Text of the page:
Poisons used to control animal pests are also called vertebrate toxic agents or VTAs. They include brodifacoum, cyanide and 1080 which are the main vertebrate toxic agents used in New Zealand to kill possums and other pests. Product labels give clear directions on use and these must be followed. There are also requirements for signage in areas where poisons have been laid.
Labels say whether the poison may be laid free (meaning that it’s not inside a bait station) or must be in bait stations. Brodifacoum used commercially for possum control must be laid in a bait station and can only be dropped from the air on islands. Some of these poisons, including brodifacoum and similar chemicals such as bromodialone and flucoumafen, are also available in small pack sizes for unrestricted sale to the public for rodent control and must be used in bait stations.
The way poisons are laid or the type of baits used mean that only the target pest animals should be able to easily access and eat the poison. Wild pigs occasionally get access to baits but more often scavenge on poisoned dead or dying possums or rodents and are exposed to (and can accumulate) the toxin. Each poison persists in animals for varying times. Brodifacoum lasts many months or even years in wild pigs and other animals that have eaten some of the poison (but not enough to kill them). It doesn’t break down when the meat is cooked – it is for this reason that MPI recommends not eating the offal of wild animals. On the other hand, 1080 is very soluble in water and is leached out of baits with rainfall, and very quickly degrades in the open and in the animal.
Hunting of wild animals for commercial trade is tightly controlled in New Zealand to ensure that meat produced from wild animals meets human consumption standards, which include residue requirements. As an added safety measure, wild animals that go to a game processor always have the offal condemned because some poisons can concentrate in internal organs. Hunters are required to know where and when poisons are laid and to provide evidence that the areas they hunted in did not have poisons laid.
Recreational hunters should also ensure that they know if the area they are hunting in has had poisons laid and, if so, avoid hunting there. There is an unknown risk of toxic residues in wild animals caught or shot in areas where poison baits have been laid. No assurances can be given for the safety or suitability for consumption of wild animals caught as part of recreational catch in risk areas.
Although there are no known cases of ill health directly linked to eating wild animal meat contaminated with poisons, residues of some poisons have been found in the offal of culled wild pigs and may pose a potentially serious food safety risk in recreationally-hunted wild animals. You should also be aware that recreational catch meat has not been subjected to any hygiene or processing standards, control or inspections.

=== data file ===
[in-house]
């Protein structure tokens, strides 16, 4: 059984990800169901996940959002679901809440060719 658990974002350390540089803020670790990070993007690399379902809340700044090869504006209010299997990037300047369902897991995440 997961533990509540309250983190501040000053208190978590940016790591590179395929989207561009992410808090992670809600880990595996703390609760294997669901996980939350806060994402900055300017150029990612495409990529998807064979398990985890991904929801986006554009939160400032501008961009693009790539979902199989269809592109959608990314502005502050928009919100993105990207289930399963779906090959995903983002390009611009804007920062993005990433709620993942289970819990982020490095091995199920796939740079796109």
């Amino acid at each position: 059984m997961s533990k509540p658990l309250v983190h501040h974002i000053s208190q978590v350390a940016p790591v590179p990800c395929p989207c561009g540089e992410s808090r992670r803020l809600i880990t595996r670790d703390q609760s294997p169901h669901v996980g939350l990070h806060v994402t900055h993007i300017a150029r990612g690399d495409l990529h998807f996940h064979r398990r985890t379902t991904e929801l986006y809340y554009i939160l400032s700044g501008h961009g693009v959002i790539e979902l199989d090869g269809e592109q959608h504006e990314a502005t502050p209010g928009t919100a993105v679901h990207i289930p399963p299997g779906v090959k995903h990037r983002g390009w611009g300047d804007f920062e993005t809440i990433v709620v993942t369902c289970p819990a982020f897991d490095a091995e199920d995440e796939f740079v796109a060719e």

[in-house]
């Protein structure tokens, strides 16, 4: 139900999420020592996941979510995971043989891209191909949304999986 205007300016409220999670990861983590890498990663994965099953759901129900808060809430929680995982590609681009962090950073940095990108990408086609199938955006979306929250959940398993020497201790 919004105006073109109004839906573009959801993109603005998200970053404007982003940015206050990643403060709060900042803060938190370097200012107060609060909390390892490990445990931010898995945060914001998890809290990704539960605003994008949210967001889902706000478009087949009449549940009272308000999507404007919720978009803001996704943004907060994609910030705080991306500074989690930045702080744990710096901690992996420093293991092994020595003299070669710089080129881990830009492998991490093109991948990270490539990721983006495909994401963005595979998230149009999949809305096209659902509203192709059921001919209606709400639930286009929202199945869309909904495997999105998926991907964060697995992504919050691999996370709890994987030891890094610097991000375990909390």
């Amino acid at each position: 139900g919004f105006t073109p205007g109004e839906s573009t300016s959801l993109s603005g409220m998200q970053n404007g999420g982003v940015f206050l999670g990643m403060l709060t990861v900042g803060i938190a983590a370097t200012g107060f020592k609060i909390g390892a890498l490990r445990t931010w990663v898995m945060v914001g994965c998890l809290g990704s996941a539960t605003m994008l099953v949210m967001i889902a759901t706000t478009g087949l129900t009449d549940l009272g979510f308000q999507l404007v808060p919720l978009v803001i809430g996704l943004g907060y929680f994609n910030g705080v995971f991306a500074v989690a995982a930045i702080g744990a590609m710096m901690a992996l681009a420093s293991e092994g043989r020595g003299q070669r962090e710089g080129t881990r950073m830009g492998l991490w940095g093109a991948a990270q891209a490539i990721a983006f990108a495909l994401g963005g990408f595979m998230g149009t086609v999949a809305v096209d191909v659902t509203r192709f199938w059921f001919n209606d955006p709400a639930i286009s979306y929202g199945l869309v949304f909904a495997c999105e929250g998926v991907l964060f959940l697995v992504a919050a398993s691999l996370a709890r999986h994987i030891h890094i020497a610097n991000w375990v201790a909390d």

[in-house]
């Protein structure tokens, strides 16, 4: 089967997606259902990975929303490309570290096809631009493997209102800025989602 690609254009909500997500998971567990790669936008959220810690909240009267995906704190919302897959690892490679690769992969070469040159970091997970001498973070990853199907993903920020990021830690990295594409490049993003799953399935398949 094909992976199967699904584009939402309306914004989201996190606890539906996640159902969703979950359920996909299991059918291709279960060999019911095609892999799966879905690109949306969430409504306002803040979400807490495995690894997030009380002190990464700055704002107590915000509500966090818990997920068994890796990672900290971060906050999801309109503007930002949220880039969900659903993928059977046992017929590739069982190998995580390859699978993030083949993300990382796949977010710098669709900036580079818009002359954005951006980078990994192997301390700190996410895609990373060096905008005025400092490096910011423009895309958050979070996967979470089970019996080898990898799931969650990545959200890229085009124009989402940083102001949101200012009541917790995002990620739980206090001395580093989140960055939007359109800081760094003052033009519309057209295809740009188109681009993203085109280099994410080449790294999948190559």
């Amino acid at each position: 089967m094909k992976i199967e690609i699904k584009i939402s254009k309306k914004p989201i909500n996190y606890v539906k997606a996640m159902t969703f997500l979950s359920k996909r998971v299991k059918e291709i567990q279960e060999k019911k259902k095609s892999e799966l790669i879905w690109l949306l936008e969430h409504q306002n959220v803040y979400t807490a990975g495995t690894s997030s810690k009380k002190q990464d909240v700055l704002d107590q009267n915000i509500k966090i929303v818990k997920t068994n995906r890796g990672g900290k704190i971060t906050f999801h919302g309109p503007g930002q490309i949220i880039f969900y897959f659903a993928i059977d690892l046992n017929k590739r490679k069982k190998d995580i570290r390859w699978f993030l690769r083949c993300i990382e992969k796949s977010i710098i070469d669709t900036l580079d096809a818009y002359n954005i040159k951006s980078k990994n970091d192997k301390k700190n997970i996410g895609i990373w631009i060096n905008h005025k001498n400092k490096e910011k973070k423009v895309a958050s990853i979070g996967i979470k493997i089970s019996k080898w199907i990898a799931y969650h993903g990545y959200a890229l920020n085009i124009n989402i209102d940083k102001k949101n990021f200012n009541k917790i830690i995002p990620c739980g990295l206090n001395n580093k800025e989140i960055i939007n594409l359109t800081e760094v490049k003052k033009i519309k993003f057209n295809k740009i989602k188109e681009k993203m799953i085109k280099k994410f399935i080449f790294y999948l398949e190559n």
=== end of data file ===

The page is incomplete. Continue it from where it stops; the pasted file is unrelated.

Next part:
Recreational hunters should take note of signage, and follow caution periods and buffer zones. Our advice is to discard offal and not eat it or feed it to dogs or other animals. There is advice on these and other aspects of hunting food safety in the booklet ‘Food safety for recreational hunters’ and in the accompanying wild food safety DVD.
The risk of a farm animal eating poison, then being slaughtered for food before the residues have depleted to undetectable levels is extremely low. Poison product labels clearly state how and where the product can be used. Labels include directions on placement of the poison and stock management to ensure that animals have no access to the poison. In addition, any unhealthy animal sent to a meat works is inspected by a veterinarian and would not get slaughtered for meat. None of our tests of meat from commercially farmed animals has detected any residues of vertebrate toxic agents.
There are food safety requirements around the use of commercially-hunted animals in pet food. As with food for humans, pet food for sale must be fit for purpose and there are requirements for both hunters and pet food processors.
For recreationally hunted game, no guarantees can be given about the safety of wild animals used as pet food. Dogs in particular are very susceptible to 1080 poisoning and pets/working animals should not be fed meat from wild animals that may have been exposed to this or any other poison.
MPI operates poison testing programmes on carcasses from wild animal processing premises and hunters must supply evidence as to wild animal procurement to these premises. If a certified supplier is found to have supplied wild animals contaminated with poisons, or they have not complied with procurement requirements, they may be removed from the list of Certified Suppliers. In addition, their name may go on the National Residue Surveillance List so that any product they supply in future will be intensely tested. They could also face prosecution. Recreational hunting is not regulated so there is no residue testing requirement in place for recreational catch.
If you, your family or pets/working dogs are eating meat from wild animals you should make sure that you are hunting in an area where poisons have not been laid. If you hunt on private property you should check with the owner of the property if any poisons have been laid. If so, avoid hunting in that area because animals that have been exposed to poisons can travel for some distance and may not display any effects of the poison for some time after exposure. If you hunt on Crown land, check the current DoC Pesticides Summary to see if any poisons have been laid. As an added margin of safety, you are also advised to discard all offal from wild animals and not to feed it to dogs or other animals.